My visits to my in-laws place in Sonda village, Sirsi, Uttara Kannada district of Karnataka have never been dull. Every time I have come back after visiting a worthwhile nearby place, be it waterfalls or temples. You can checkout my previous two trip reports here and here. The visit during December 2011 was no different. I was ready with the details of two more waterfalls. As usual my brother-in-law, who has been part of my earlier explorations was more than happy to accompany me.
Our first destination was Mattighatta falls. We left home after breakfast in a bike. Bike is the preferred mode of transport in these places. It generally takes us nearer to the waterfalls than any other mode of transportation. To reach this waterfalls, one has to first reach a village named Hegde Katta. Though we took the Hulekal road from Sonda to reach Hegde Katta, one could ideally start on Kumta Road from Sirsi and reach Hegde Katta. The distance between Sirsi and Hegde Katta is around 15km. From Hegde Katta, proceed on Mattighatta road for a distance of around 8km to reach Devanahalli. From Devanahalli proceed further for a distance of around 15km to reach Mattighatta village. From Mattighatta village a downhill drive of around 2km will take you to Kelagina Keri.
We were told that there are two options to view the waterfalls: first option is to do some climbing and see the waterfalls from a distance and the second is to descend down the valley and reach the base of the waterfalls. Given that it was December, we chose the latter option as water level was likely to be low in December. We took the road in front of the Government school and reached Vaidya mane, a farm house. After getting further directions from the inmates, we started towards Siddi mane which involves walking inside the arecanut plantations. Siddi mane has a cluster of houses occupied by Siddi people who work as laborers in the nearby plantations. A Siddi woman gave us further directions to the waterfalls. A short walk from there would lead us to a river and she asked us to walk “in the” river for a kilometer or so to reach the falls. We were amused by her description of waking “in the” river. We went ahead concluding that she meant walking beside the river.
We reached the river and started walking on the banks. The river was pretty narrow and either bushy or rocky on both the banks. We had to cross over to the opposite bank multiple times since it was impossible to make progress on the banks. We realized what it means to walk “in the” river when most of the times we were negotiating the boulders in the river. The water level was low and I am sure it will be very difficult to approach this waterfalls even in the month of September when rains would have stopped. After a kilometer into the river, we finally reached the base of the waterfalls.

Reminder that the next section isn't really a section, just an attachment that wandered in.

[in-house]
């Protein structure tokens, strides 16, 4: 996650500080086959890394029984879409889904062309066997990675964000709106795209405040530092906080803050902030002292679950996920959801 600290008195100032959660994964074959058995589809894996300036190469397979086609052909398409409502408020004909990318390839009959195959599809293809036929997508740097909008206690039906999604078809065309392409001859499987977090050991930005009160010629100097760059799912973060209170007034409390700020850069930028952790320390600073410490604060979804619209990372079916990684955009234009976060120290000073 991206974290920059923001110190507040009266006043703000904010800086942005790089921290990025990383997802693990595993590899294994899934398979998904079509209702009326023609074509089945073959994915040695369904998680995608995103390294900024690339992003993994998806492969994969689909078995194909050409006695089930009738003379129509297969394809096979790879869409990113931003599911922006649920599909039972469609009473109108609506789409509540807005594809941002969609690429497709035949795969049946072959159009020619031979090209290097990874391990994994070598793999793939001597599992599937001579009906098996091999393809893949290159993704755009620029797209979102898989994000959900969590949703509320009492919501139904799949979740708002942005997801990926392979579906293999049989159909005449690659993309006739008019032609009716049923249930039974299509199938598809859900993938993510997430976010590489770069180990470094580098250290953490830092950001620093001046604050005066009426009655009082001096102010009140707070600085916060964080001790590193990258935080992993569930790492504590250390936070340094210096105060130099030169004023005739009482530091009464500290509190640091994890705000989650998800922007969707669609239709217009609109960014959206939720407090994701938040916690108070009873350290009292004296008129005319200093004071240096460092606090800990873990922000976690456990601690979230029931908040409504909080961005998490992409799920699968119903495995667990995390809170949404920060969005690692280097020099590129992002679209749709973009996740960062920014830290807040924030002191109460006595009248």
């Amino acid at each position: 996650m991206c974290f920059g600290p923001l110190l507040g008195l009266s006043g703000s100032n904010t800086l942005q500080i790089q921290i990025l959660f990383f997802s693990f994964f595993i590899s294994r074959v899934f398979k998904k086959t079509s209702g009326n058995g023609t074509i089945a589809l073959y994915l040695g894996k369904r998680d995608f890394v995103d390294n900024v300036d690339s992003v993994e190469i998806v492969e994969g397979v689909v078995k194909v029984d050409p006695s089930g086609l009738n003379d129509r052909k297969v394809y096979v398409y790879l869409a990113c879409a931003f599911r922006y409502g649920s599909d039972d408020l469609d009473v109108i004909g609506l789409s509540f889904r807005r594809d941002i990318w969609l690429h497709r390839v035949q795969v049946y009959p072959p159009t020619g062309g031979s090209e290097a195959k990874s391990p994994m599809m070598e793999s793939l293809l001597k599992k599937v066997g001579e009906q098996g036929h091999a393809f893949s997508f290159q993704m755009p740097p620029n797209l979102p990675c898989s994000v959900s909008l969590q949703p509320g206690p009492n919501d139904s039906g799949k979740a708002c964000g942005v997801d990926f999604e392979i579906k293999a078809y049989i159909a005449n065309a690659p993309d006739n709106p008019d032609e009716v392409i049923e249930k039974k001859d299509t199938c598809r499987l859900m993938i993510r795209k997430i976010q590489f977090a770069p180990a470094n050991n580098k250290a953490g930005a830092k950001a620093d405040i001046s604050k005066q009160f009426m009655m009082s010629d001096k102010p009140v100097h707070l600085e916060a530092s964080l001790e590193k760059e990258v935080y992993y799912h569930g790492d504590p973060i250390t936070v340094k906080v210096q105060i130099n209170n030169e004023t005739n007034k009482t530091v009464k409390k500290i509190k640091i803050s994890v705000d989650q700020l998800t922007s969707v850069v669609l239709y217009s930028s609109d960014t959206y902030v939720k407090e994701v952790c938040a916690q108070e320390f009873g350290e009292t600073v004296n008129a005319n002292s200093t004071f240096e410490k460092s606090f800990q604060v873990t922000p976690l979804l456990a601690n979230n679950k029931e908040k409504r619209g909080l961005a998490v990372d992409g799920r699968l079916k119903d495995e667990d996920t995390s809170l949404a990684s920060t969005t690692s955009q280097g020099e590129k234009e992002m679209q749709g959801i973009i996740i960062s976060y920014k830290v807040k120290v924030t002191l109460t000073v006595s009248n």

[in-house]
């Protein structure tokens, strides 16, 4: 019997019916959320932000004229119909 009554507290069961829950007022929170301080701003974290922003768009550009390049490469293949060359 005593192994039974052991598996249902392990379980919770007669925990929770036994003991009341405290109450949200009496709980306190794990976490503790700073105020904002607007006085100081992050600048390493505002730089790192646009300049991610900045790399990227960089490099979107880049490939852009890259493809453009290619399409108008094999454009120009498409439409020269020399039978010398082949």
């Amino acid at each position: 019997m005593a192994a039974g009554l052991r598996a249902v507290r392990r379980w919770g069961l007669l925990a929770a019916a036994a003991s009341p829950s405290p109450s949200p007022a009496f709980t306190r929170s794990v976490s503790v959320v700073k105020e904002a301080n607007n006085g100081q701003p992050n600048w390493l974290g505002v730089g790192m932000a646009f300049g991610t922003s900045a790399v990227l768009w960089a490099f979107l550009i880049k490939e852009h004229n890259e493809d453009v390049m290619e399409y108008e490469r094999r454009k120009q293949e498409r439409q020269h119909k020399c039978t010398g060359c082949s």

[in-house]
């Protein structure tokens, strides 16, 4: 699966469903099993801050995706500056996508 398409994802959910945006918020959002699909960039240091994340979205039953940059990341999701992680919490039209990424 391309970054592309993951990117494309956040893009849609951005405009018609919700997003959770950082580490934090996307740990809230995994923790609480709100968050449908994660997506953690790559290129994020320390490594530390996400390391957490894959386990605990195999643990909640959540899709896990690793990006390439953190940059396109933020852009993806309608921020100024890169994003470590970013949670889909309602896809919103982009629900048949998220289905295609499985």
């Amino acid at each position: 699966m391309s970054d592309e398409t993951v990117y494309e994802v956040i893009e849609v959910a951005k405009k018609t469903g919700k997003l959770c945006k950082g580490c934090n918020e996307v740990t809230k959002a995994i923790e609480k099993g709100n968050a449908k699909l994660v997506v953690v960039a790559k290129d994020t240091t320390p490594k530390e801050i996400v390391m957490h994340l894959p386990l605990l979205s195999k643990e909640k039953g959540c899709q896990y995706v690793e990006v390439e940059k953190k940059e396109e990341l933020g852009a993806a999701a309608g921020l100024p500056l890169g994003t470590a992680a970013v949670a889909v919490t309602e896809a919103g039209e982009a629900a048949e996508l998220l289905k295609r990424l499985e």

Even in the month of December, the river had enough water to make the waterfalls majestic. The high rising rocks on either sides adds to the beauty of the falls. The base had thigh-deep water. Reaching the base of such a beautiful waterfalls in such a remote location was a very fulfilling experience. During rainy season, Mattighatta falls could easily add more arms: a nondescript section seen a the top of the rocks could easily turn out to be majestic falls by itself.
On our way back we met the Siddi woman again who informed us that they can host people visiting from outside and they had even hosted foreigners. We climbed back up and reached Vaidya mane. The landlady kindly offered us butter milk which is always such a good drink when you are tired and thirsty.
Our next destination was Shirale falls which is near Yellapura. We reached Yellapura after a drive of 50km from Sirsi. Shirale falls is approachable on Yellapura-Karwar highway after Idugundi and just before the Shirale village. We must have covered 16km from Yellapura when we saw the direction to Shirale falls marked on a bus stand wall. We took a left deviation into a village road, traveled for 1.5km before reaching a village which had a cluster of houses. One person reluctantly showed us the way to the waterfalls after collecting an entry fees from us. The waterfalls is in a private land and hence the entry fees. The water gushes down from a height of around 150ft to form a waterfalls. There wasn’t enough water during this time and we felt it is not really worth visiting Shirale falls. On our way back, the villager who collected entry fees from us described all the trouble he is having with so many visitors coming to visit this falls and creating nuisance and leaving garbage behind. Apparently he has started collecting entry fees to dissuade people from visiting. I wouldn’t recommend a visit to Shirale falls to anyone as it is not really worth for all the trouble and travel involved.